In a family with four kids and two adults, at any given time of day or night there are a multitude of electronic units recharging themselves in my home. Between BlackBerrys, hand-held gaming units, video cameras, digital cameras, toothbrushes, and the occasional ill-advised noisy toy, our outlets are jam packed with cords leading to devices we had no idea we needed before we acquired them (like children).
Do we need all of them? Well, who can live without a BlackBerry? Not me. And my dentist tells me I have to use an electric toothbrush. And my own common sense tells me for my own mental health and their social status the children need to have their hand-held gaming units. And I really should be camera-ready to take photos of them doing things like school plays, getting awards, and picking their nose, lest they think I’m not paying attention while I’m on the last remaining battery bars of my BlackBerry. Plus, it’s the only way I can get those urgent BBM messages from my university daughter, such as “How do you make grilled cheese?” or texts from my high school son that start with “If the school calls.…”
Maybe I’m spending too much time focusing on the things that are easy to recharge. Things like my own mental and physical energy are somewhat harder to energize. It’s hard for me, for instance, to find the energy to play Hot Wheels when I’ve got a mountain of work to do, 27 telephone calls to return (and the portable telephone’s battery is dead), a flashing light on my BlackBerry begging me to respond, and a fabulous new chick-lit book waiting to be read. My mind just can’t stay on the instructions for the Thunder Mountain Express Ramp I’m supposed to be building.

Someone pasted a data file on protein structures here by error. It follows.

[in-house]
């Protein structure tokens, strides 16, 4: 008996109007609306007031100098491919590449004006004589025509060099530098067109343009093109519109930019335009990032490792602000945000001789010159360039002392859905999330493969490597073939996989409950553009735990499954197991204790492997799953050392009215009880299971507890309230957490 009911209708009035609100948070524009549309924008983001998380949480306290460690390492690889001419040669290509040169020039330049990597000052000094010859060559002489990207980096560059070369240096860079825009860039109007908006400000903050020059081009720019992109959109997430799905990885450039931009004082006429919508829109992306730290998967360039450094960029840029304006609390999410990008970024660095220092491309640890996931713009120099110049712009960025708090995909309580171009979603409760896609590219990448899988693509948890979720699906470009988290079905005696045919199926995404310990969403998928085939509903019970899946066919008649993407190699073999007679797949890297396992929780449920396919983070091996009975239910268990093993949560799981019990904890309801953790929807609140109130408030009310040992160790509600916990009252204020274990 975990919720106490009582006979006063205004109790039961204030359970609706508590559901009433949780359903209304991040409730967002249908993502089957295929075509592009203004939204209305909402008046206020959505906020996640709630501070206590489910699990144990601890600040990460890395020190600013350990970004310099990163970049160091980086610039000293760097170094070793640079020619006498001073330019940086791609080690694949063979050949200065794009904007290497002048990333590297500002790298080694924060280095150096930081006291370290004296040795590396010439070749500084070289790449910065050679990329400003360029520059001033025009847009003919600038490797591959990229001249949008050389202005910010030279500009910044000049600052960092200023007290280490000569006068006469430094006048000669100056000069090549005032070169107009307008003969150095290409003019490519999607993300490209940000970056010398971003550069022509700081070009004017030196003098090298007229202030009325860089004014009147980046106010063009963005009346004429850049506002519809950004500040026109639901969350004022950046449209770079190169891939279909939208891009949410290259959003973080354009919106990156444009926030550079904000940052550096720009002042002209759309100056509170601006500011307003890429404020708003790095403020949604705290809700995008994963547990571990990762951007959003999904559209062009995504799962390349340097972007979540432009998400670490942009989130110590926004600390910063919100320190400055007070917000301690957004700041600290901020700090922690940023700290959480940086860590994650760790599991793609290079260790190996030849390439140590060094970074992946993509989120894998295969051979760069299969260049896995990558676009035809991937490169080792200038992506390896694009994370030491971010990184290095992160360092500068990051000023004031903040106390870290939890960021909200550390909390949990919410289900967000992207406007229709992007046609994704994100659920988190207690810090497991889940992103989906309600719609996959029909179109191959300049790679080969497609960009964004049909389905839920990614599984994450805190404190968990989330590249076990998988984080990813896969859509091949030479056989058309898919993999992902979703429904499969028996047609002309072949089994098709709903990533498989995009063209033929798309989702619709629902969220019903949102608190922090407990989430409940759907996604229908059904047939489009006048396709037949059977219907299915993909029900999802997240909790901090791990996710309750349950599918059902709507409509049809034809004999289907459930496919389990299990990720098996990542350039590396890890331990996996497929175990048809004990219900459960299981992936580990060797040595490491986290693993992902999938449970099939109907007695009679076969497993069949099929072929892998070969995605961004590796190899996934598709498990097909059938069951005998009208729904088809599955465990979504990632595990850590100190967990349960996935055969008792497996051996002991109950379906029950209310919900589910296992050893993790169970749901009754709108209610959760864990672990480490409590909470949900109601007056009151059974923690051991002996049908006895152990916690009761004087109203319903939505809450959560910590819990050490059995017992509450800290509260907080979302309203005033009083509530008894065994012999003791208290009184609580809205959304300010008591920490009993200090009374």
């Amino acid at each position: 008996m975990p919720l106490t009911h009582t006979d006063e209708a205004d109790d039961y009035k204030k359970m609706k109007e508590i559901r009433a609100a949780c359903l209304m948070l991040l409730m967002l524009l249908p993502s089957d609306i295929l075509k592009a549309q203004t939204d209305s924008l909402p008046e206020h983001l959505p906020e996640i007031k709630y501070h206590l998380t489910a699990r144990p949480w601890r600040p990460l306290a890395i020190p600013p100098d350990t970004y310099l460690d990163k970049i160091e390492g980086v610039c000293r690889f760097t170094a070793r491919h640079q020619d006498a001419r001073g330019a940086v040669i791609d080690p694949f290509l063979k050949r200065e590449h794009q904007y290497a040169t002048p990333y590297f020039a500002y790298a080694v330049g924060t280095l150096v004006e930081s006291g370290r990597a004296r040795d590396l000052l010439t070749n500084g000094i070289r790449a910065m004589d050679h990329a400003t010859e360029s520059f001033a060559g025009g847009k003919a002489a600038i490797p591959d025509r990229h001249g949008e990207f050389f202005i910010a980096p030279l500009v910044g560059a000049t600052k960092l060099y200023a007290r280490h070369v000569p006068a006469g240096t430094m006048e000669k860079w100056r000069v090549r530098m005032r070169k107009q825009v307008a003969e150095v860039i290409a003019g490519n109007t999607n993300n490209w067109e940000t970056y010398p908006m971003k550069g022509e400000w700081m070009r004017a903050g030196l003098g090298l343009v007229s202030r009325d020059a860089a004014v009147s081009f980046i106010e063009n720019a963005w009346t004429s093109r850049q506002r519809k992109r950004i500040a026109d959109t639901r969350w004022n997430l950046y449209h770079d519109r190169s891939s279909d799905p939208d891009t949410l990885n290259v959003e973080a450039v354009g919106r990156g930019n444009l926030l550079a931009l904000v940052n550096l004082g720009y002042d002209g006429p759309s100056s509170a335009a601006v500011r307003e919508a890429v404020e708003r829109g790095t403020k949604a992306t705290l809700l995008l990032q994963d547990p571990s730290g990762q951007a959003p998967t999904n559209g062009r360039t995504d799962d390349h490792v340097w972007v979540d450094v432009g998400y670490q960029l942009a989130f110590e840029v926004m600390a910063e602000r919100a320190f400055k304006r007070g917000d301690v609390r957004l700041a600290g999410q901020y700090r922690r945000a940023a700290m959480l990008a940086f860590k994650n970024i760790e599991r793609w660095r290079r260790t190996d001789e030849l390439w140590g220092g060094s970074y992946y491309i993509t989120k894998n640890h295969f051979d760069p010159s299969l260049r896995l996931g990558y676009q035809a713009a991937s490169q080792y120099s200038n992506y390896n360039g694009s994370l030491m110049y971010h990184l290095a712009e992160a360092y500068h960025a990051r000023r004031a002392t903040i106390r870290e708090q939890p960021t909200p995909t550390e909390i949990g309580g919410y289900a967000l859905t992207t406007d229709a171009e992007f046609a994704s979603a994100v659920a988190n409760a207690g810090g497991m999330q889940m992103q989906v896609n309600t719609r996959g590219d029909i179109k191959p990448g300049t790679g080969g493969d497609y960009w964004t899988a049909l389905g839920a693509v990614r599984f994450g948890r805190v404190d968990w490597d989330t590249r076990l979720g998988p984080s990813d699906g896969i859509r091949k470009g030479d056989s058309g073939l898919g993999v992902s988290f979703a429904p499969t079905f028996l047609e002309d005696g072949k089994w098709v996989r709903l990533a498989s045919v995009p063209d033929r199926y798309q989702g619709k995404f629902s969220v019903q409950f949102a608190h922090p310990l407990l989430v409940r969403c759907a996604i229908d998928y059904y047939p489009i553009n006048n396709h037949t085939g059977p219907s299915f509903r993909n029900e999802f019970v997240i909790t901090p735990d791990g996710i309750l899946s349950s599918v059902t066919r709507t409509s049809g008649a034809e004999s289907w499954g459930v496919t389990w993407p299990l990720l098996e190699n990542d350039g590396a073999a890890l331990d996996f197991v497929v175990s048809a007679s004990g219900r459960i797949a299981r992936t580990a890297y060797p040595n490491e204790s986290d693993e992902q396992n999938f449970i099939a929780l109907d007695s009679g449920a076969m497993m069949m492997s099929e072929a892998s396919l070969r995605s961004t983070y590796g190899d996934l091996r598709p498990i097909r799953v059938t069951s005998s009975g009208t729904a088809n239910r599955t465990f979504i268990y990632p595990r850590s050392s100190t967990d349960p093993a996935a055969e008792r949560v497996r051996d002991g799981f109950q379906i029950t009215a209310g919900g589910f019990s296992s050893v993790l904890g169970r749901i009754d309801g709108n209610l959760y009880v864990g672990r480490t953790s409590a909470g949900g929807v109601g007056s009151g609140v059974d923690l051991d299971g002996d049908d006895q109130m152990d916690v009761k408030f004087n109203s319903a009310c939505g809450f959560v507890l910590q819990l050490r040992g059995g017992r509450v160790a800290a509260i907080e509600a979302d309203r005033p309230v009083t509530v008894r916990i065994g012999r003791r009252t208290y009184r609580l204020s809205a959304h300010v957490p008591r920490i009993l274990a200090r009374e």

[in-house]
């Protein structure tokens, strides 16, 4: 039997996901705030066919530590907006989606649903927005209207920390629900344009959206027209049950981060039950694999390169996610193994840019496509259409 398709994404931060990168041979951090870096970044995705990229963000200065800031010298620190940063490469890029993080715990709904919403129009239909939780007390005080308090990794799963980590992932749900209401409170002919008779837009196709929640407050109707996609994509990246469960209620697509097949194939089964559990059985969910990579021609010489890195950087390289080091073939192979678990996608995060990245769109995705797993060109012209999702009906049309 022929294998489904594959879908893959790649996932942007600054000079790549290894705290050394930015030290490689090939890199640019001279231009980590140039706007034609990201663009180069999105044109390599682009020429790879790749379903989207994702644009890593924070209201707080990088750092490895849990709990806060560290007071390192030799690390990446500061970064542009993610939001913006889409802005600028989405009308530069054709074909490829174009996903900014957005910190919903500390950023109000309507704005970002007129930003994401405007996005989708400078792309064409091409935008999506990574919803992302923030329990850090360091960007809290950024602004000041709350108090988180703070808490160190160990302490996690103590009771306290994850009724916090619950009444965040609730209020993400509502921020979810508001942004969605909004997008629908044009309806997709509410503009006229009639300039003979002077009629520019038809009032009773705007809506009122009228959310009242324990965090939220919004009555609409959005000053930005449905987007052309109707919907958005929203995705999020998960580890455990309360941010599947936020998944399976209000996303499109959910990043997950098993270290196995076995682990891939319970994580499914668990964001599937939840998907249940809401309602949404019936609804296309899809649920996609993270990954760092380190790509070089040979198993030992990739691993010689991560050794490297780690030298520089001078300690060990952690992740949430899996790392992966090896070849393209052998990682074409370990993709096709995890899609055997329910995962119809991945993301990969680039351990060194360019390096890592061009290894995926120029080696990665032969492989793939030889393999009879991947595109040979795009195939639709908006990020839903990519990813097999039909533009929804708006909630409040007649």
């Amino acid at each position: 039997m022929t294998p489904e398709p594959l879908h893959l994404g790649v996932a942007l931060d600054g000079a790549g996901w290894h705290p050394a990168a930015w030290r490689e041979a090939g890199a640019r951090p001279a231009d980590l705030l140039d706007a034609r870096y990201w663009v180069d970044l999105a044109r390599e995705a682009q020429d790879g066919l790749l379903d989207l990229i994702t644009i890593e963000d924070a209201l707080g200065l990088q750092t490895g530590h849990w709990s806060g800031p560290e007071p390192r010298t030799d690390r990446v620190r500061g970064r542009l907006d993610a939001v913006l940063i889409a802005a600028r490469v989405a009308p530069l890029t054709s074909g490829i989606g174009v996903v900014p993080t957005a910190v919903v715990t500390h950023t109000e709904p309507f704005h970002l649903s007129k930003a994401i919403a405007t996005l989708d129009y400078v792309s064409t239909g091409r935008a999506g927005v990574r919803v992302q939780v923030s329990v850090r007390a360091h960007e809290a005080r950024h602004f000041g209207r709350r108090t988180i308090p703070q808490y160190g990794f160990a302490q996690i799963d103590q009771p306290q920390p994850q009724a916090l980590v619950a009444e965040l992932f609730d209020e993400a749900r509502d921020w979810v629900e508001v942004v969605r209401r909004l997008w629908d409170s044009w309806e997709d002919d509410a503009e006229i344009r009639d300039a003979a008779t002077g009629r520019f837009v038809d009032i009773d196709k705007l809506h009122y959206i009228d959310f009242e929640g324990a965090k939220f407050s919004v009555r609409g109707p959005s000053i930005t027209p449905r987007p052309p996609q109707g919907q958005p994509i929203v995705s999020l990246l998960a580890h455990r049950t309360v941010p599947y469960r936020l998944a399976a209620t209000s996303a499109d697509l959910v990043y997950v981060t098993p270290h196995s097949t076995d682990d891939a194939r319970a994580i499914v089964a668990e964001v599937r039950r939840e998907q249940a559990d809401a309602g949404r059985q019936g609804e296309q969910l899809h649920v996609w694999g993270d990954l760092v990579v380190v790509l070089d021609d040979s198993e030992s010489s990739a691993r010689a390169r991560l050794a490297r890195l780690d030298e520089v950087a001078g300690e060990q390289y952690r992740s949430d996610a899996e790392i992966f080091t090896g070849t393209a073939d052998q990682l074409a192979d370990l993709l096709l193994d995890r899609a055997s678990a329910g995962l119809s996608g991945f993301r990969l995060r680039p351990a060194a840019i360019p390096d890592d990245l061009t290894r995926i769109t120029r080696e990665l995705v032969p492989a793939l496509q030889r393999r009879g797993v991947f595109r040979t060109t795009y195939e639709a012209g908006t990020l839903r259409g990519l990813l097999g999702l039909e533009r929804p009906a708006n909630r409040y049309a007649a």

Likewise, when I sit down and help with homework at the end of a long day, I honestly have to use every resource available to pull up the patience and focus required to get through the eight times tables or quiz someone on the capital cities of each province and territory — which aren’t the same since I was a child.
Oh sure, I have loads of energy for the things that interest me — you know, spending time with girlfriends, catching up on Twitter or Facebook (on a newly charged BlackBerry), or simply gazing at a picture of Daniel Craig.
But there are things that I never have enough energy for:
• Knowing the evolved state of any frigging Pokemon, its special powers, and whether I should like it or not.
• Transforming a Transformer, in the presence of a person (child) you’re not supposed to swear in front of.
• Cutting the sandwiches in the “right” way and putting them on the “right” plate or else they just don’t taste the same.
• Scraping tomato sauce off of pizza for that very precious child down the block who always seems to be at your house ON PIZZA NIGHT.
• Rewinding that Star Wars VCR tape to just the right spot for that very special battle. Or, in my husband’s case, where Princess Leia is wearing the slave outfit. Never gets old, apparently.
While I don’t have the time (or ironically, the energy) to find a way to automatically charge up for these activities, what I can do is avoid having to do them at all by simply stating that I’m busy recharging the camera for that next special child event. Or shopping for a new power cord.
Kathy Buckworth’s latest book, Shut Up and Eat: Tales of Chicken, Children and Chardonnay, is available at bookstores everywhere.
Follow Kathy on twitter at www.twitter.com/kathybuckworth.